Studies of the human microbiome have revealed that even healthy individuals differ remarkably in the microbes that occupy habitats such as the gut, skin and vagina. Much of this diversity remains unexplained, although diet, environment, host genetics and early microbial exposure have all been implicated. Accordingly, to characterize the ecology of human-associated microbial communities, the Human Microbiome Project has analysed the largest cohort and set of distinct, clinically relevant body habitats so far. We found the diversity and abundance of each habitat's signature microbes to vary widely even among healthy subjects, with strong niche specialization both within and among individuals. The project encountered an estimated 81-99% of the genera, enzyme families and community configurations occupied by the healthy Western microbiome. Metagenomic carriage of metabolic pathways was stable among individuals despite variation in community structure, and ethnic/racial background proved to be one of the strongest associations of both pathways and microbes with clinical metadata. These results thus delineate the range of structural and functional configurations normal in the microbial communities of a healthy population, enabling future characterization of the epidemiology, ecology and translational applications of the human microbiome.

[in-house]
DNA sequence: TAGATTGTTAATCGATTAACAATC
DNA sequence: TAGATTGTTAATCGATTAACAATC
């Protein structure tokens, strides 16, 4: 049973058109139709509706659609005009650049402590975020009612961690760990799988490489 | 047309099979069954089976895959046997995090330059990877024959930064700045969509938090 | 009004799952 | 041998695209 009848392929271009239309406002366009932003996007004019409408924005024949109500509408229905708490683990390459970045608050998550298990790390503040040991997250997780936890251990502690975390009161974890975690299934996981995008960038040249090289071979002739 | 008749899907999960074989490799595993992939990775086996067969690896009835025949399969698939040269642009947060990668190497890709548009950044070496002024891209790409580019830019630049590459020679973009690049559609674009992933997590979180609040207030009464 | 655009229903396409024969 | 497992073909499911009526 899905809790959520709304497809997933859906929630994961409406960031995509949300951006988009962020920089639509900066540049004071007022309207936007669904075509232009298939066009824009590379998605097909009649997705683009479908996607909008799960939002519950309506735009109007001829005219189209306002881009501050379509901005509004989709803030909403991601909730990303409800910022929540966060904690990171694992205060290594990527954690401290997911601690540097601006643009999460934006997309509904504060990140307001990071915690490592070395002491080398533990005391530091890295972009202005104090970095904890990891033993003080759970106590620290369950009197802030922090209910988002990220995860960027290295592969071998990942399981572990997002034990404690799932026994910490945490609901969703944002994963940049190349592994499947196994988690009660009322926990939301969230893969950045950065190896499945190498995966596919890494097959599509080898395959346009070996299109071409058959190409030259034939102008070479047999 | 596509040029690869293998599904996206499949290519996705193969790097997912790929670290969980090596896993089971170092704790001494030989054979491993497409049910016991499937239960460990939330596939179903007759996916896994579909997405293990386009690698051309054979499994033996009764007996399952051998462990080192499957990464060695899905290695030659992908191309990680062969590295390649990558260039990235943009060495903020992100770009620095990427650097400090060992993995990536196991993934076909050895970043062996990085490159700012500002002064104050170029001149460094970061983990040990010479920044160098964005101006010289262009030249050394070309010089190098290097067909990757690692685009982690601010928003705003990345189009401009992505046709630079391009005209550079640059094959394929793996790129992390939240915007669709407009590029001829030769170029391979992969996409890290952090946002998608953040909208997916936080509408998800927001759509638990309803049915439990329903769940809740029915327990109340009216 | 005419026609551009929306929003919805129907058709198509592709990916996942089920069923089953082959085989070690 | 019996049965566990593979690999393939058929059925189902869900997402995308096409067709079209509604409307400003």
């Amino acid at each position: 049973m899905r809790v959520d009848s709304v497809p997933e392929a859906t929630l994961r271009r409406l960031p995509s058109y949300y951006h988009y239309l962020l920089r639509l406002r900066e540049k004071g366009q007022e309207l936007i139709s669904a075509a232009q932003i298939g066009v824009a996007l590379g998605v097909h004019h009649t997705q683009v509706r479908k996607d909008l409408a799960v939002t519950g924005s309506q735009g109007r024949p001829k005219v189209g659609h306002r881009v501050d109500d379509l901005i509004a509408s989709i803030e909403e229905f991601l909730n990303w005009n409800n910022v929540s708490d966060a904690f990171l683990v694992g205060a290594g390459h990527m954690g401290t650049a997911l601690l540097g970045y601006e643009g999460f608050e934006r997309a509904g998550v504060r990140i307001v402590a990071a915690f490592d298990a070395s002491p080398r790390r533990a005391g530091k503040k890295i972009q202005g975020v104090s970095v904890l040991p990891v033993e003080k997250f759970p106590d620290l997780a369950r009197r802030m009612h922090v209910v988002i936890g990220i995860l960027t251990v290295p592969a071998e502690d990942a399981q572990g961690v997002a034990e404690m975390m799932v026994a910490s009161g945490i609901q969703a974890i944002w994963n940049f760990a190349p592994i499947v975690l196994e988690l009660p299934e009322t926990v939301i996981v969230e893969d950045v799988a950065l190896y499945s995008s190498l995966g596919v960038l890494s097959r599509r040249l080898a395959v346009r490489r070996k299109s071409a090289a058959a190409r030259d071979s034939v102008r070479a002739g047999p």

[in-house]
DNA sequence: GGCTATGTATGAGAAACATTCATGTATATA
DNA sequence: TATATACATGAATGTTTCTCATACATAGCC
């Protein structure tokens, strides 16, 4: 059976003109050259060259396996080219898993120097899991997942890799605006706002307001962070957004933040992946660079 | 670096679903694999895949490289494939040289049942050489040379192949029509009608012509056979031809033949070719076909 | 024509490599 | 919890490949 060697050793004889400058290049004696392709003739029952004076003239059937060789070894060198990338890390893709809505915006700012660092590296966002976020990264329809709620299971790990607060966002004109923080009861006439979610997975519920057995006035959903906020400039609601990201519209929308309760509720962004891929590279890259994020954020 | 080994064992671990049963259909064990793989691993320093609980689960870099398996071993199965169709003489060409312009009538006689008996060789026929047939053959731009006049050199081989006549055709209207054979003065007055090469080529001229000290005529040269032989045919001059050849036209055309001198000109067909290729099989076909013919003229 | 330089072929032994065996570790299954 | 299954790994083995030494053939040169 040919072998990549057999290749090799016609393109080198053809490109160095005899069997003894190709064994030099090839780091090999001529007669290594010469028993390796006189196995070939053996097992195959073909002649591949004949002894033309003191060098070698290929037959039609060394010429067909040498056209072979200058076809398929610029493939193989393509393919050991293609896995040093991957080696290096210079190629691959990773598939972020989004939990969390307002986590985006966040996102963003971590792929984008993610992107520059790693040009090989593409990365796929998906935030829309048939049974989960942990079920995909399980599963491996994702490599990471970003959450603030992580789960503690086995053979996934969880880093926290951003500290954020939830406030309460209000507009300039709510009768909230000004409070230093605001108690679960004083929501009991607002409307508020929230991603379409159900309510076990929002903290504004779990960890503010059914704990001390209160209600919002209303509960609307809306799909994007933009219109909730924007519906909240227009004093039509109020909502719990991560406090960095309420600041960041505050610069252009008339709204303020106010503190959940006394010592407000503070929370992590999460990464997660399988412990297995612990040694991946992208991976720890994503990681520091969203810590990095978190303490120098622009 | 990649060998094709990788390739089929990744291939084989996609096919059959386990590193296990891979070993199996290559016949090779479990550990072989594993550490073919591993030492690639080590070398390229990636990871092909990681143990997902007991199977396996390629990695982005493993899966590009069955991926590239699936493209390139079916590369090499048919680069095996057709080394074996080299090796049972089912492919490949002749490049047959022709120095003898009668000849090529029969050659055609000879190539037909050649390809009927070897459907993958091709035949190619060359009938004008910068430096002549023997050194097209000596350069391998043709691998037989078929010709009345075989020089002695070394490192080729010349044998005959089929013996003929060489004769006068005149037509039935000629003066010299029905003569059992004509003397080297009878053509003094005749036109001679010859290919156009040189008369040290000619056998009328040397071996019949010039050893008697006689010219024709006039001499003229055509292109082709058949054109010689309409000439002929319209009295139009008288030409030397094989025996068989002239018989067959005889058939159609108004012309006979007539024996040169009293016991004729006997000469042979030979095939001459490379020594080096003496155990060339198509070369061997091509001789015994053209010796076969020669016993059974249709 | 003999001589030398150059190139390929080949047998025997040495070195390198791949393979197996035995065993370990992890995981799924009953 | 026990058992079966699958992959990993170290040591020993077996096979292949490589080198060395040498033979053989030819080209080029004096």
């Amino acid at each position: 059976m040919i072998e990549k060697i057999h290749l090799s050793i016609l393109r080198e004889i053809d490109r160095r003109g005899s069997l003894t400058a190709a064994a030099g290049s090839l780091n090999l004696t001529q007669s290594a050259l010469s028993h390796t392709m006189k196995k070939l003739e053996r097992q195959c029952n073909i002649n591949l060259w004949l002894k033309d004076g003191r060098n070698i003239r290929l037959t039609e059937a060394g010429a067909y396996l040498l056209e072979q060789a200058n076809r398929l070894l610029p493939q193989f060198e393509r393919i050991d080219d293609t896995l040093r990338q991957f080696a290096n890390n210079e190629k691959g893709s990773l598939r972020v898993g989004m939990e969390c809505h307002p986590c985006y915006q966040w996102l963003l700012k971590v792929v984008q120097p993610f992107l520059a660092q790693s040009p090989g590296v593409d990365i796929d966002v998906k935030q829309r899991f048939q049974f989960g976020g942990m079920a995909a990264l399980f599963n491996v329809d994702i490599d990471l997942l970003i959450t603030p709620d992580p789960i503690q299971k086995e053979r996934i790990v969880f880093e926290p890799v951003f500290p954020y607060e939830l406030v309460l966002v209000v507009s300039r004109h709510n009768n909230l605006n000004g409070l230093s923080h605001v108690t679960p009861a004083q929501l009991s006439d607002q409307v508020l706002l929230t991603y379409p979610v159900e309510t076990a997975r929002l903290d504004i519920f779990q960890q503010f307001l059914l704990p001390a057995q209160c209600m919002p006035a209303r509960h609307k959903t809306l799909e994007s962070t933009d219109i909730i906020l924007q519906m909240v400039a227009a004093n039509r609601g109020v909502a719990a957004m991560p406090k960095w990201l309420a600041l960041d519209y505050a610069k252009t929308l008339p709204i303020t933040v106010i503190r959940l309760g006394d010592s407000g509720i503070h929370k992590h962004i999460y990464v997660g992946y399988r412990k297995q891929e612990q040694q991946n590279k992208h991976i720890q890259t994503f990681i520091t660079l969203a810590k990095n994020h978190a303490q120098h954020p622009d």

Sahar Abubucker, Robert Fulton, John Martin, Makedonka Mitreva, Ph.D., Aye Wollam, Liz Appelbaum, Lei Chen, Ph.D., Aaron P Graubert, Candace Farmer, Catrina Fronick, Lucinda Fulton, Hongyu Gao, Ph.D., Karthik Kota, Elaine R. Mardis, Ph.D., Patrick Minx, Michelle O'Laughlin, Craig Pohl, Chad Tomlinson, Jason Walker, Wes Warren, Ph.D., Kristine Wylie, Ph.D., Todd Wylie, Richard K. Wilson, Ph.D.